Augar ultimately prevaricated on the idea of controlling student numbers by means of an attainment threshold.

The idea of a DDD entry requirement was shelved, with the report instead reading:

Unless the sector has moved to address the problem of recruitment to courses which have poor retention, poor graduate employability and poor long term earnings benefits by 2022/23, the government should intervene. This intervention should take the form of a contextualised minimum entry threshold, a selective numbers cap or a combination of both.”

As can be seen from this quote, the idea of controlling numbers has only been deferred, not abandoned. The last half-decade of unchecked expansion was made possible by two factors: a demographic dip, which dampened the absolute impact on numbers of an increasing participation rate, and a funding regime that relied on a fiscal illusion to keep government spend on HE off the balance sheet. The latter of these has now ended; the former will do so in the early 2020s when the number of 18 year olds returns to growth.

With forecasts predicting an additional 300,000 higher education places needed by 2030, combined with a declining graduate premium, 30-50 per cent of graduates in non-graduate jobs and growing public concern over low-value courses, “bums on seats” and grade inflation, it’s highly likely that within the next decade the government will need to limit places. Nor would it be a shocking or unprecedented action for a government to take: for almost all of the post-war era, there has been either a numbers cap or an attainment threshold (the former “two “E”s at A-Level” requirement) or, for many years, both. In reading this article I would ask you to set aside your views on whether or not the government should limit places and instead consider what the sector’s response should be if this course of action is decided upon. For surely the implementation of such a decision would be best made with the sector’s input than without it.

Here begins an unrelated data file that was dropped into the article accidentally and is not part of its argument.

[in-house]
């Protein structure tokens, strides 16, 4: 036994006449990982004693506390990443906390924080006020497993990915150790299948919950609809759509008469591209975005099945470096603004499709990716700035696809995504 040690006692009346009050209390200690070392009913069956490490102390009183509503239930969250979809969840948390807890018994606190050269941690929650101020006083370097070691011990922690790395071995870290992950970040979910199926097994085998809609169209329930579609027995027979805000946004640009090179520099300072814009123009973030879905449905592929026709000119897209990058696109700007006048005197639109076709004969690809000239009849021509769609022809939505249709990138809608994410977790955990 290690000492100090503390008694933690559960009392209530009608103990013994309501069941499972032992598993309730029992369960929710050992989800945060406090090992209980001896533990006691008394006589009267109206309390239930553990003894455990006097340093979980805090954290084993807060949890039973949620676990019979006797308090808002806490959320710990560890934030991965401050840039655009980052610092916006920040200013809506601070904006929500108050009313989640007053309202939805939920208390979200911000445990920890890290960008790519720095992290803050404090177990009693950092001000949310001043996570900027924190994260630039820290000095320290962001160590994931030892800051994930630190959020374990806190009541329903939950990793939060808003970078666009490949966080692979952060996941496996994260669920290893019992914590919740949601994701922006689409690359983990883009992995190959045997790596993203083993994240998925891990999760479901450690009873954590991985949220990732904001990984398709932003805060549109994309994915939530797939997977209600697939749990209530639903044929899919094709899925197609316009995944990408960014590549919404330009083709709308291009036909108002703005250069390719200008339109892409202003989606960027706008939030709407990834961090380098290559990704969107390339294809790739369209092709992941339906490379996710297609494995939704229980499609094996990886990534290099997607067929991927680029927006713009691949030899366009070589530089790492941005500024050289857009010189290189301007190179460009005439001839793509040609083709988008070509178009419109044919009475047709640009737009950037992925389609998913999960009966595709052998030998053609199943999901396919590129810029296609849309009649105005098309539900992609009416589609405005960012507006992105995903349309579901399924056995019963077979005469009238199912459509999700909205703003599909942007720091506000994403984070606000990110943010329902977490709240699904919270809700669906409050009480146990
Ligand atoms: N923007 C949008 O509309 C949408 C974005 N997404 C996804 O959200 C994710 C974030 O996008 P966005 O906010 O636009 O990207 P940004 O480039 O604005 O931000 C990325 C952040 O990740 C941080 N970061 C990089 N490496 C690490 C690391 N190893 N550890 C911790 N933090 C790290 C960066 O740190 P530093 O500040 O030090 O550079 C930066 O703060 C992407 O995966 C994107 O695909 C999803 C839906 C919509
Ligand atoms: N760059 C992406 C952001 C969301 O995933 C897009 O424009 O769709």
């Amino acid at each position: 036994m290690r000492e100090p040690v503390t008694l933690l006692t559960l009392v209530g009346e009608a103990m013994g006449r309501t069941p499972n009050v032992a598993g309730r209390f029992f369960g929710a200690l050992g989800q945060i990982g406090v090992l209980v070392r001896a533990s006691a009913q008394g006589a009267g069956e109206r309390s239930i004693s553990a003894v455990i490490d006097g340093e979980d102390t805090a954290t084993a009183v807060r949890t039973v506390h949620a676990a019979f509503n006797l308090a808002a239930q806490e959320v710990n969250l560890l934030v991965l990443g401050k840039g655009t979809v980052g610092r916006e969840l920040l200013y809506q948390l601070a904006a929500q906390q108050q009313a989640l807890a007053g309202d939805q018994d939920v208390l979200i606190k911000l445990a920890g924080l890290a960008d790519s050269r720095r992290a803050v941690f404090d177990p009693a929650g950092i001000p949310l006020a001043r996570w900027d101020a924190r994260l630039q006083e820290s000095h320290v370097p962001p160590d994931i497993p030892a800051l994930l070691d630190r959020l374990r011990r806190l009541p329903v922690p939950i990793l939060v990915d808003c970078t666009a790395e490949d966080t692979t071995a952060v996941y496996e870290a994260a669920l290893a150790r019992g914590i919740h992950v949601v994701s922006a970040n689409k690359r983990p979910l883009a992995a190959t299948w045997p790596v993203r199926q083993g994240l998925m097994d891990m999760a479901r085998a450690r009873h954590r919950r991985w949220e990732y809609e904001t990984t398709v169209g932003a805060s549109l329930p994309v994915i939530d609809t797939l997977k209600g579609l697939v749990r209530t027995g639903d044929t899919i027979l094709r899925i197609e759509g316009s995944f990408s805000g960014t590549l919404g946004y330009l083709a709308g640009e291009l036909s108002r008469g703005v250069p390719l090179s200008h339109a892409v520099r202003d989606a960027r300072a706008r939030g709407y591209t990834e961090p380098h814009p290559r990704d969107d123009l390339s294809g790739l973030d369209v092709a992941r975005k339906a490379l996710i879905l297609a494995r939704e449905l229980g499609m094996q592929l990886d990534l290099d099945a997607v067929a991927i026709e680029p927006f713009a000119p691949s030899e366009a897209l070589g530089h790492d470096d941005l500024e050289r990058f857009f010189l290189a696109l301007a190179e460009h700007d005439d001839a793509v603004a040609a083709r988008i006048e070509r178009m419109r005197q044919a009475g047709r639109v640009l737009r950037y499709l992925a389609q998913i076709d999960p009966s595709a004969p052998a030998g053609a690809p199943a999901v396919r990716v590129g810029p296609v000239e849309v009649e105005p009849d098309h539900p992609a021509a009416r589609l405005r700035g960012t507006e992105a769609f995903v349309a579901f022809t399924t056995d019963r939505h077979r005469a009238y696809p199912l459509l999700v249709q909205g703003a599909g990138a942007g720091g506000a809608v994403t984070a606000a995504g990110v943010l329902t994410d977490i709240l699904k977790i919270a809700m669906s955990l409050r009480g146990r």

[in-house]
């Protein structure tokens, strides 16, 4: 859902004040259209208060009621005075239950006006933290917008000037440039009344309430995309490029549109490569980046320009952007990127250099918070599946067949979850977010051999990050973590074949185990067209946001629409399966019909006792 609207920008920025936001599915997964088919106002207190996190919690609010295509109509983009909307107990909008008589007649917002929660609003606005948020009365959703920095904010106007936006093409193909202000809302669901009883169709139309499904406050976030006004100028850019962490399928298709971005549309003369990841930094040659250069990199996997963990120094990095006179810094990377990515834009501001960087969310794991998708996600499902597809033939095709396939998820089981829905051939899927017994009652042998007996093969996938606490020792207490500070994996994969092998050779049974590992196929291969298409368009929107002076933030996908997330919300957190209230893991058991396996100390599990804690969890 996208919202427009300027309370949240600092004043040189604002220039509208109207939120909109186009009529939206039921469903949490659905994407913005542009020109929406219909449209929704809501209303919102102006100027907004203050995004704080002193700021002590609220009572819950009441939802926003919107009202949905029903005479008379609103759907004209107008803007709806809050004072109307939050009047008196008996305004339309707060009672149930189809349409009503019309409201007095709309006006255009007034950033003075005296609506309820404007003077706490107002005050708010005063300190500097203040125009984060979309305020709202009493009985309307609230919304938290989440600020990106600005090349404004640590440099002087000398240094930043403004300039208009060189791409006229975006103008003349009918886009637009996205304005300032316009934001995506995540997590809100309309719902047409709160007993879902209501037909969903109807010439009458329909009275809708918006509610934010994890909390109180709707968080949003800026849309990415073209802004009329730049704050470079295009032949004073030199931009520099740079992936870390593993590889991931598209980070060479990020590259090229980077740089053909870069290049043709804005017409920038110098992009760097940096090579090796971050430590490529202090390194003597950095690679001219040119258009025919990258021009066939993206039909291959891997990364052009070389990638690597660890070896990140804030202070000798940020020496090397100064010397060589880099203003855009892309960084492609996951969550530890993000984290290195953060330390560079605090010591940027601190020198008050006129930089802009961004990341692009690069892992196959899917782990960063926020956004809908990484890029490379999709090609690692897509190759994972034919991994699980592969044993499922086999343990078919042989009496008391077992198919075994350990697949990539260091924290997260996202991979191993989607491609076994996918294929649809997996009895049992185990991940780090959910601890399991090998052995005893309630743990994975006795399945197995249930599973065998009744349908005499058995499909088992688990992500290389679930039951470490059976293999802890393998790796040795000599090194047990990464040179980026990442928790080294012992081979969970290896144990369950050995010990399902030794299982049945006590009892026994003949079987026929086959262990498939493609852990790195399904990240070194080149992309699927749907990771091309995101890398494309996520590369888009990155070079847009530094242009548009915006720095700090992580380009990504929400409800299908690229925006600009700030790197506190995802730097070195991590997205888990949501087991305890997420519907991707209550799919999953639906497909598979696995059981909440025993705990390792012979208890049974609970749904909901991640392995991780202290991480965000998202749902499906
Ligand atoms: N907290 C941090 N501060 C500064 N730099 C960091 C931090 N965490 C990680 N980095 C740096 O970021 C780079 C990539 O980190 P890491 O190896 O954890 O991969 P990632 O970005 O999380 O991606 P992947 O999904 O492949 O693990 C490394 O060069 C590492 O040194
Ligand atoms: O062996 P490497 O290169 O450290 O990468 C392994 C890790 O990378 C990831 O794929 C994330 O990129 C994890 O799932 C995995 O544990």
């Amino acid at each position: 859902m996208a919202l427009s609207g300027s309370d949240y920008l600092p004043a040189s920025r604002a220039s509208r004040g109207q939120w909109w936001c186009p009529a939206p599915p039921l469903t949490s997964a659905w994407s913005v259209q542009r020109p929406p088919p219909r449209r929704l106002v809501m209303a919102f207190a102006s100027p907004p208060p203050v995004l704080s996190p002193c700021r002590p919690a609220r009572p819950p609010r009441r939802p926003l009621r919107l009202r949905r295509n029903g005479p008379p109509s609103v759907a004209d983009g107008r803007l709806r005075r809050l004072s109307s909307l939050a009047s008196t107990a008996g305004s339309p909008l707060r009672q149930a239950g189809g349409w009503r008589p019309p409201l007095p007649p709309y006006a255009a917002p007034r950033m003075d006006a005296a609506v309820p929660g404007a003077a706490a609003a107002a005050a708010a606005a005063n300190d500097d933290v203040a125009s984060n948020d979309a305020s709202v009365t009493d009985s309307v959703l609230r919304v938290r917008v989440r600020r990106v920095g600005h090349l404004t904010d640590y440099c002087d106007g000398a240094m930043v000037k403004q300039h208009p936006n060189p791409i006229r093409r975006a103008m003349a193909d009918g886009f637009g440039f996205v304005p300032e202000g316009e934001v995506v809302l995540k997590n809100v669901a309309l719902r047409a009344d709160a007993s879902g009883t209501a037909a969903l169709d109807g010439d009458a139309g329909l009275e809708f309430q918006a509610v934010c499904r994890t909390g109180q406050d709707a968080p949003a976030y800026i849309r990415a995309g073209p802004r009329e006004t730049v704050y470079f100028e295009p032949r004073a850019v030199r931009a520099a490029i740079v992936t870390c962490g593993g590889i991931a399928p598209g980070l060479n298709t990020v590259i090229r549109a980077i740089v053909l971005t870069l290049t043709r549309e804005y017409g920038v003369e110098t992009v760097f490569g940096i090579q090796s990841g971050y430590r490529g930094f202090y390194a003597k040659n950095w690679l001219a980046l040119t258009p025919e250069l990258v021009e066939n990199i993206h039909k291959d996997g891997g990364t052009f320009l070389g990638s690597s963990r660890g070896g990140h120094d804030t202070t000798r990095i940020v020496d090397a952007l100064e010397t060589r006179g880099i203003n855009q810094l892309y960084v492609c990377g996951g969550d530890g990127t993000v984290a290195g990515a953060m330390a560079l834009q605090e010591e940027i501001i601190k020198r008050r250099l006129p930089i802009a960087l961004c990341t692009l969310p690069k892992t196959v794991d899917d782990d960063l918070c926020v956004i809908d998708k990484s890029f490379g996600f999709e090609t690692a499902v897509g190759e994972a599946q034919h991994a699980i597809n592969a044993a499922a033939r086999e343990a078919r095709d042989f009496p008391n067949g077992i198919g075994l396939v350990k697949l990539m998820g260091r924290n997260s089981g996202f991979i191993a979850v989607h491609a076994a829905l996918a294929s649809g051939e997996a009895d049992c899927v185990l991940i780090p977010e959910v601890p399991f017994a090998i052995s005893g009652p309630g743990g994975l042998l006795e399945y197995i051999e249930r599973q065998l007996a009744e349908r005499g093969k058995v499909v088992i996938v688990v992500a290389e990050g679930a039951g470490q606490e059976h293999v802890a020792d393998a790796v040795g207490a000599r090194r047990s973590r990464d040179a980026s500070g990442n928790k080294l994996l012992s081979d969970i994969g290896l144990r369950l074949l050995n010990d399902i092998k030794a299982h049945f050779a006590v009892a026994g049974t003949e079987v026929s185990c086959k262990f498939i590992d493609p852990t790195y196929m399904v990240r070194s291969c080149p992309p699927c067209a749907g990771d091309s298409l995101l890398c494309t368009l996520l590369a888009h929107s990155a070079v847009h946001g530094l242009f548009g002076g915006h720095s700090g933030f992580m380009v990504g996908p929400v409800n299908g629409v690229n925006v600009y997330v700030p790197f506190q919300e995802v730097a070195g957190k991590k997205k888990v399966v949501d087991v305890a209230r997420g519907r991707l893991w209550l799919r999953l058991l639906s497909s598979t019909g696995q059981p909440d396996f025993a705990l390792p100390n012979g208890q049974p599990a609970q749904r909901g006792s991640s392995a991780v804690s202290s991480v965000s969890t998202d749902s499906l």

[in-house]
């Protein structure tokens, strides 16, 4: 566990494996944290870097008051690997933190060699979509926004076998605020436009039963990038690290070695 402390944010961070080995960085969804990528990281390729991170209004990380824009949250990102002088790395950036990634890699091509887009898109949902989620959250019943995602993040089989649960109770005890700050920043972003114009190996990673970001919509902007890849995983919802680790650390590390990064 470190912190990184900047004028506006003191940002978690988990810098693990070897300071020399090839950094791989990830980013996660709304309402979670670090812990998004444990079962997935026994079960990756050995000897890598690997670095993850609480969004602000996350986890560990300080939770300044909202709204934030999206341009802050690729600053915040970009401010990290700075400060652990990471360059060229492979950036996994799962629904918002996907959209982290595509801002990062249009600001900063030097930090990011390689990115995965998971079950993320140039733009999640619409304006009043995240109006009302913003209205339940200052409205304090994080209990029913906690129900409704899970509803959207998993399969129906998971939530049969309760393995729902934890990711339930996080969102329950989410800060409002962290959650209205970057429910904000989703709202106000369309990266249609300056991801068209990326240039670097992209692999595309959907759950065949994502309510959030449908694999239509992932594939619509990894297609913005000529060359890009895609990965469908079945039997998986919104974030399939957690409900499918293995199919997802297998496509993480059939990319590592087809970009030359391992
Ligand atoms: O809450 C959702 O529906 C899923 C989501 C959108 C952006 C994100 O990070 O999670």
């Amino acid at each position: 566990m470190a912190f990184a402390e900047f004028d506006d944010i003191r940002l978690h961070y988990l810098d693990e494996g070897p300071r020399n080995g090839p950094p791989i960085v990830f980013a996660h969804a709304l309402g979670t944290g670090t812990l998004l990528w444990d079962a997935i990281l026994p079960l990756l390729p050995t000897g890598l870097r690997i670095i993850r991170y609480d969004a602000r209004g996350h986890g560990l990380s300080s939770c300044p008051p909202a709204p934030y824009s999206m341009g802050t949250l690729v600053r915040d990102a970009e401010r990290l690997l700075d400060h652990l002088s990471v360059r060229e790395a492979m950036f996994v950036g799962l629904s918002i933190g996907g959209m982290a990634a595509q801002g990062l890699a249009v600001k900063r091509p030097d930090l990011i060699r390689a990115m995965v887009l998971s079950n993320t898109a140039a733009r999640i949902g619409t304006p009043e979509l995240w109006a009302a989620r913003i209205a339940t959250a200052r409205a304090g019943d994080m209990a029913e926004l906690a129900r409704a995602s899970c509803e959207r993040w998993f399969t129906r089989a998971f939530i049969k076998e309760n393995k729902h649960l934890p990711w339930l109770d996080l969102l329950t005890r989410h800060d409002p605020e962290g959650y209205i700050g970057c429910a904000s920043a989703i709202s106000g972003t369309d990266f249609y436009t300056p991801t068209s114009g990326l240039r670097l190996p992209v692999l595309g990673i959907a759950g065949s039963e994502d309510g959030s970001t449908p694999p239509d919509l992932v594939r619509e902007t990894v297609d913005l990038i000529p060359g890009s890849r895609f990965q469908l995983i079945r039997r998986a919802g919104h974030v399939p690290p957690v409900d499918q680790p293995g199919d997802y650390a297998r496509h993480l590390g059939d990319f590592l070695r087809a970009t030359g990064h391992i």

So how best to limit numbers? The sector’s arguments against an attainment threshold have been well-rehearsed on Wonkhe and elsewhere; however, as I have previously argued, there are also significant problems with an absolute cap on numbers. Fundamentally, neither the sector nor government should want a situation in which high quality, popular universities which wish to expand are unable to, and where the OfS individually controls every university’s student number allocation, fining institutions which over-recruit. Does anyone really want a situation in which the government is determining which institutions are “worthy” to expand and, equivalently, which will need to shrink?

So what’s the alternative? One possibility is set out below.

A cap and trade mechanism for student number control

In summary, the government would place a cap on the overall number of students entering higher education; however, after establishing the initial allocations for institutions, would not place a hard cap on the number for any institution. Instead, institutions would be able to purchase student number allocations off other institutions, at a rate determined by the market.